Across the country, as Americans adjust to the new normal — working from home, online schooling and social distancing — many families also are grappling with co-parenting through a pandemic. Even under ideal circumstances, shuttling kids between households or coordinating parental visits can be trying. Throw in the need to “flatten the curve,” and you’ve got a recipe for major stress and potential conflict.
Parents may disagree about whether kids should maintain the parental visitation schedule and how much kids should be going out in the world.
“People are still wrestling with those kinds of decisions,” says Karen Bonnell, a Seattle-based co-parenting coach and author of numerous books on co-parenting. “It’s important in a two-home family that the co-parents are following the protocols. So I don’t want one parent to say, ‘Oh, it doesn’t matter, we’re going to go out socializing,' and then you can have the virus migrating across houses because somebody’s been somewhat irresponsible in terms of social distancing.”
Disagreements can extend beyond parents to stepparents and partners, too. In a Facebook Messenger exchange, a mother told me she is concerned her fiance and his ex-wife are not restricting their three children’s movements enough. All three adults are immunocompromised — which means they are at greater risk of contracting the coronavirus and having more-severe symptoms.
“The other night my fiance’s teenage daughter went out to dinner with some friends, and this was after my fiance, his ex-wife and I decided not to allow outsiders into our quarantine circle. Normally, the kids go back and forth between our homes, and we view ourselves as one household,” she told me in a subsequent phone call. “Now I’m worried and think his daughter should be isolated for 14 days, but her parents disagree.”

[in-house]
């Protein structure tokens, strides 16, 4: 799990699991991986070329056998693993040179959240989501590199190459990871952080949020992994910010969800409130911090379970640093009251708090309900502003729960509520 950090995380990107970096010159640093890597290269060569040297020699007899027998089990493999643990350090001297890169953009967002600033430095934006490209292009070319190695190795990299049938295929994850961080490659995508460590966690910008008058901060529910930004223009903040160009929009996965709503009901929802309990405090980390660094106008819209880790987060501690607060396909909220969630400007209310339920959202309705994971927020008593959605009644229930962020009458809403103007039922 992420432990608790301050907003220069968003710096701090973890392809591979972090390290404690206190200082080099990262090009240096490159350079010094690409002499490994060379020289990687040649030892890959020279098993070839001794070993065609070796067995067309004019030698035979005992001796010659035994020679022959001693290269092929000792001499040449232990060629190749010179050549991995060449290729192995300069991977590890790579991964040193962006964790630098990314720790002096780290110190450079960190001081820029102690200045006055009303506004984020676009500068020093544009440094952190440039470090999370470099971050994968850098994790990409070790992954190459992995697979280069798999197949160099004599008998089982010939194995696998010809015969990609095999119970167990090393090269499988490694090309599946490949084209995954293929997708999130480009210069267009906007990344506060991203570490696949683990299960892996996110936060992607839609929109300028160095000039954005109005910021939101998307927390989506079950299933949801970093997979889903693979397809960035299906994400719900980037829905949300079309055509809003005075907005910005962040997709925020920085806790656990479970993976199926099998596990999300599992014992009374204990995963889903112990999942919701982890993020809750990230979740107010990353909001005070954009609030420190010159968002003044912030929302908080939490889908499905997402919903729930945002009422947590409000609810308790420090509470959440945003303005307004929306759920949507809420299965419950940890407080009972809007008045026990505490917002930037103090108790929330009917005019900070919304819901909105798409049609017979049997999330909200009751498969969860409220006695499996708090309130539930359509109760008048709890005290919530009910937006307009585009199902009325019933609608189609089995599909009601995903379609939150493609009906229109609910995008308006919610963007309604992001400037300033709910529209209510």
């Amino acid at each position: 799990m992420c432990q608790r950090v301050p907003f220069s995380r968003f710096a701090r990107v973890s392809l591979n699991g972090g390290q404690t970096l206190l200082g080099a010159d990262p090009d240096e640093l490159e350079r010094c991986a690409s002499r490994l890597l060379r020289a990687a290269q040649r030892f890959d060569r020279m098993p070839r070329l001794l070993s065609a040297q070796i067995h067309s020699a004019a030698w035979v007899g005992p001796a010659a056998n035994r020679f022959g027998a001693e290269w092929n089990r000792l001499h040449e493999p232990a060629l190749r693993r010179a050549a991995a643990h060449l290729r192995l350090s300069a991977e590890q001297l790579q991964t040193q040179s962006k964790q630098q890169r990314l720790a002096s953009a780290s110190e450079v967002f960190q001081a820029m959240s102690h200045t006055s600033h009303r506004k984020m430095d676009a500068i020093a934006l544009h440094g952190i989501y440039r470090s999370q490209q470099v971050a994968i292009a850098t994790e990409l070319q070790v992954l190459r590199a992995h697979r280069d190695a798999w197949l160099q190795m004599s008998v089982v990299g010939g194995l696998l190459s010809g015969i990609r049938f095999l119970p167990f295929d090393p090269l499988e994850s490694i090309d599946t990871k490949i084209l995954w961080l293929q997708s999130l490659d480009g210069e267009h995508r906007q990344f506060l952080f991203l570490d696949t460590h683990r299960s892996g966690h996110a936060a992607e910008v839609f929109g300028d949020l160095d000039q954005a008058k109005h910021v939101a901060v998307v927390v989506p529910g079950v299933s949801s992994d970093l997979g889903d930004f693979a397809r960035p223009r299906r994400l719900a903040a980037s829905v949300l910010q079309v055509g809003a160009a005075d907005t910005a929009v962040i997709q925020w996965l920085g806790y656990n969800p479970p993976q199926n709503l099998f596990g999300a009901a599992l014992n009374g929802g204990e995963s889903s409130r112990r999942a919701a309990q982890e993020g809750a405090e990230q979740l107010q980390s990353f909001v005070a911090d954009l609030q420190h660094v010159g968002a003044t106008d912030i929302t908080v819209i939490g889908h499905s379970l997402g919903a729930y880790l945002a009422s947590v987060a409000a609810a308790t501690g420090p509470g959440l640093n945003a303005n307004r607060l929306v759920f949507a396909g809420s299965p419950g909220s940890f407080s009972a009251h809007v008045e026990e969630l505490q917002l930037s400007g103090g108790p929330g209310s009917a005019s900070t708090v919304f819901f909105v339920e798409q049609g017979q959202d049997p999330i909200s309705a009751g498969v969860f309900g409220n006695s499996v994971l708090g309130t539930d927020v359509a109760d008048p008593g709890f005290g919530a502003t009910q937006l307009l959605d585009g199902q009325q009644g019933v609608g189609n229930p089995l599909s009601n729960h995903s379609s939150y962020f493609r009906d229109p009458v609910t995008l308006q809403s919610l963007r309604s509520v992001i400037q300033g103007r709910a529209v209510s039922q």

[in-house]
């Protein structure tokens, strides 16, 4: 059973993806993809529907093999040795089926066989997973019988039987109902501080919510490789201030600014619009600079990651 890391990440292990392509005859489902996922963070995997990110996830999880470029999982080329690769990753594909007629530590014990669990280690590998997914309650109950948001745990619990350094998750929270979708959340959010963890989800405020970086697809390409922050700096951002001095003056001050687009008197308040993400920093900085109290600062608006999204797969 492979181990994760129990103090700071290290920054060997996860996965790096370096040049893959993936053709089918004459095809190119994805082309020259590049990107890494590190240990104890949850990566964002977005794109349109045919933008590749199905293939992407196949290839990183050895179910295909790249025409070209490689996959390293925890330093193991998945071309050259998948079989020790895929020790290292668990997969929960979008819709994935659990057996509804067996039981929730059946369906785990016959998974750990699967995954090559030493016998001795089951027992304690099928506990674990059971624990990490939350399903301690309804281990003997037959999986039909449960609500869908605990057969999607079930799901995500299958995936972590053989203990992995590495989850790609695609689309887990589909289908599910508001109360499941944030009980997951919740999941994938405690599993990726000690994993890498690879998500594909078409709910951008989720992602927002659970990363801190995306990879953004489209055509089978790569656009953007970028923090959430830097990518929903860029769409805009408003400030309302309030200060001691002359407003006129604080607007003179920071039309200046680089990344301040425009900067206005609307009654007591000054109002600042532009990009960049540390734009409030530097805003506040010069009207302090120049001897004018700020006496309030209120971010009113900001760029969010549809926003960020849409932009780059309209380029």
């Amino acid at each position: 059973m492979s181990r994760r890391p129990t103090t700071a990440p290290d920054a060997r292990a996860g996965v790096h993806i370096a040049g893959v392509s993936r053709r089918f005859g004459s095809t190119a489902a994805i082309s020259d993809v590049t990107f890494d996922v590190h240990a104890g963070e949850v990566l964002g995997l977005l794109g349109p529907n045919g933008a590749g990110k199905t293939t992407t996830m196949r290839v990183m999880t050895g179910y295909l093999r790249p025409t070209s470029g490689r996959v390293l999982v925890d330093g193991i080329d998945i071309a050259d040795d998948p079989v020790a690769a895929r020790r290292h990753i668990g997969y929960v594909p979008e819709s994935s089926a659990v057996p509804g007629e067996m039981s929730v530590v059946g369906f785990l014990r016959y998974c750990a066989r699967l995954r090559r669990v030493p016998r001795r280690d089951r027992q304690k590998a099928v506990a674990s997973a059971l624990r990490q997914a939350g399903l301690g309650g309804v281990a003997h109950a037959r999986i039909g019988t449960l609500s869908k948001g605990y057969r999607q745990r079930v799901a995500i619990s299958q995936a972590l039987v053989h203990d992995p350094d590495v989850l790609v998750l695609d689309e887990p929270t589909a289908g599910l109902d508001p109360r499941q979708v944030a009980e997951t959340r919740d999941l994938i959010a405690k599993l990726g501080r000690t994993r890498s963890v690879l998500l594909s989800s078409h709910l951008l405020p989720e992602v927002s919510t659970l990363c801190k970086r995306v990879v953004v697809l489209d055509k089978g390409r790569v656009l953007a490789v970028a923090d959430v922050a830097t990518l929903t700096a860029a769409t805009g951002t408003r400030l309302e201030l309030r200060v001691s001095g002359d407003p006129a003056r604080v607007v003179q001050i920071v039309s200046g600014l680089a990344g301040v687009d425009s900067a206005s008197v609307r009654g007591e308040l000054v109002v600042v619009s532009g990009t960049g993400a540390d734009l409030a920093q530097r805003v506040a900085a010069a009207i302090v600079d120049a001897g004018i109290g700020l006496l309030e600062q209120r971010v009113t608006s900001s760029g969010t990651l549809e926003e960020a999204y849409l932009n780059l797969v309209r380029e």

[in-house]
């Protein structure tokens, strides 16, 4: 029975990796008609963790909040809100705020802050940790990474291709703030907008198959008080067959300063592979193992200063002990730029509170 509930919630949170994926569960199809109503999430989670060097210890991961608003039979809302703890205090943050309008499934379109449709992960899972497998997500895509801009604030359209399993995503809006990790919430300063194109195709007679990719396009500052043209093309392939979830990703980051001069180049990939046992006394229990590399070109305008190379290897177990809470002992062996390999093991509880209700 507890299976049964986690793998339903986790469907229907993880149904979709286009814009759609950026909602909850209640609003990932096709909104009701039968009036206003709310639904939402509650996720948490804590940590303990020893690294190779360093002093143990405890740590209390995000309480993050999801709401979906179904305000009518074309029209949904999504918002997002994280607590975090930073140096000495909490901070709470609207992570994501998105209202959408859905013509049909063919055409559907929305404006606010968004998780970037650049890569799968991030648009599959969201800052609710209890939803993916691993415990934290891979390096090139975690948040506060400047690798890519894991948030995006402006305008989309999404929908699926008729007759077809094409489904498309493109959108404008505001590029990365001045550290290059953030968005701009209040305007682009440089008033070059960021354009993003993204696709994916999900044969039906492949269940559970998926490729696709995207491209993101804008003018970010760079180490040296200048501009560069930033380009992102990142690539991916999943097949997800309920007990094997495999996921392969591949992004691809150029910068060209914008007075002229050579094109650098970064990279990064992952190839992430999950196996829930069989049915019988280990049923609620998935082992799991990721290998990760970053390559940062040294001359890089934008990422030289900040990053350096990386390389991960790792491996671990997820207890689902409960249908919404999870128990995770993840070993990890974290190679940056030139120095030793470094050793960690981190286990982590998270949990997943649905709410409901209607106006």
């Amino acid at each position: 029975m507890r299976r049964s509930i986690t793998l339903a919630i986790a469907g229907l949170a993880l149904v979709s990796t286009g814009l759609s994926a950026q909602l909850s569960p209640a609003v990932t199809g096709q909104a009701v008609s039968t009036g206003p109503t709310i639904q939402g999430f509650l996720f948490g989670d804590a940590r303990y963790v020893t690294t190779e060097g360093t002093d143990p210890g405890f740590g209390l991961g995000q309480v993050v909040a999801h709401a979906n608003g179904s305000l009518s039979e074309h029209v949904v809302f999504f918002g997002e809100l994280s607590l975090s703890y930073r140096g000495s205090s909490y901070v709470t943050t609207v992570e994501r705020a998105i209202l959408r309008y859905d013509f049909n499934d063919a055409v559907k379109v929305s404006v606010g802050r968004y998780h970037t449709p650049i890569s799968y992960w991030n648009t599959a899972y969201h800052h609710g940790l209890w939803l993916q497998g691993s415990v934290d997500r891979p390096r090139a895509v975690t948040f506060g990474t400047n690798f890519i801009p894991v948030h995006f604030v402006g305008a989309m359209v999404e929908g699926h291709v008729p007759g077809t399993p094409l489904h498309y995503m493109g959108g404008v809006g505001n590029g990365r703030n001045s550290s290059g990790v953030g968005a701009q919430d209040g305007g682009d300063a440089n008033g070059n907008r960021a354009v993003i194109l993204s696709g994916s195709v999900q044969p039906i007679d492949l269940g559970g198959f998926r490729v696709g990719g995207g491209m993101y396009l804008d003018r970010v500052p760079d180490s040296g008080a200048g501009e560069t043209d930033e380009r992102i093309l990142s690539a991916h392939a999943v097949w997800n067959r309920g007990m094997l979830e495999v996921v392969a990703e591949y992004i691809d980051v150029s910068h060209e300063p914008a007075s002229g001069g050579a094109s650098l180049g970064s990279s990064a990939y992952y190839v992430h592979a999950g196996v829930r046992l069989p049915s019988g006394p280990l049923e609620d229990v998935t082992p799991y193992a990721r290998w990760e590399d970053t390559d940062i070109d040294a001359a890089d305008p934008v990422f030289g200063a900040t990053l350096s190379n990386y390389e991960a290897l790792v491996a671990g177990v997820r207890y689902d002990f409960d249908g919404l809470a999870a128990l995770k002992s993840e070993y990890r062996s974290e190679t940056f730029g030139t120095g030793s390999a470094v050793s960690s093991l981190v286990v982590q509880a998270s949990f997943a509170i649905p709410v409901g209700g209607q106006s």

She said the three of them get along well but that she’s the outlier on this issue.
“I recognize I am not the parent, but in this case, I feel like this situation is different, and it’s putting all of our health at risk,” she said.
When faced with an impasse like this, Bonnell advises families to reach out to a third party for guidance in making an informed decision.
“If parents are struggling with what protocols to follow, I’ll say, ‘I want you to call the consulting nurse at the pediatrician’s office, and I want you to commit to the guidelines that your chosen and agreed-upon health-care provider is asking you to follow during this crisis.’”
Bonnell said co-parents are far more likely to listen to an expert than to each other, even if the expert is saying the same thing as the parent. For this reason, she said it’s important to have an objective opinion, and it should come from a recognized authority, such as a health-care professional or public health official.
“Someone who doesn’t have a dog in the arena, who really just wants your children to be healthy,” Bonnell said, adding that it’s important to acknowledge this is a public health crisis, and we are still learning about the parameters.